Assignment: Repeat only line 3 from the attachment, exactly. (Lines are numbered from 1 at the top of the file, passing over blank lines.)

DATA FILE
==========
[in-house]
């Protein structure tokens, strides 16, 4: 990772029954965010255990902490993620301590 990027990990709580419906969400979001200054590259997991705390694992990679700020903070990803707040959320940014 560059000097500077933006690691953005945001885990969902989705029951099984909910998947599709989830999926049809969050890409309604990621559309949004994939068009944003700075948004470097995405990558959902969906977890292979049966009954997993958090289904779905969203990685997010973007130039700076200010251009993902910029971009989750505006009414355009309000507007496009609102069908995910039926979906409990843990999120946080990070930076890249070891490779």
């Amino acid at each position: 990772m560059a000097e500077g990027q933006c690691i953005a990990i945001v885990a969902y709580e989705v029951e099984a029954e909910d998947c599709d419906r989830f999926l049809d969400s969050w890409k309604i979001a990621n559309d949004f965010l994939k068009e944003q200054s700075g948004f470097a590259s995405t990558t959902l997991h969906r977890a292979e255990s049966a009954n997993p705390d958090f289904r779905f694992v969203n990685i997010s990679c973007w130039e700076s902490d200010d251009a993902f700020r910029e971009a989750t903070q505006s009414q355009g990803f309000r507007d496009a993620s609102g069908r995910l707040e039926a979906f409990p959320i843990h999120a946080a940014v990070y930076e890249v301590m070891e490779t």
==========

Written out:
């Amino acid at each position: 990772m560059a000097e500077g990027q933006c690691i953005a990990i945001v885990a969902y709580e989705v029951e099984a029954e909910d998947c599709d419906r989830f999926l049809d969400s969050w890409k309604i979001a990621n559309d949004f965010l994939k068009e944003q200054s700075g948004f470097a590259s995405t990558t959902l997991h969906r977890a292979e255990s049966a009954n997993p705390d958090f289904r779905f694992v969203n990685i997010s990679c973007w130039e700076s902490d200010d251009a993902f700020r910029e971009a989750t903070q505006s009414q355009g990803f309000r507007d496009a993620s609102g069908r995910l707040e039926a979906f409990p959320i843990h999120a946080a940014v990070y930076e890249v301590m070891e490779t």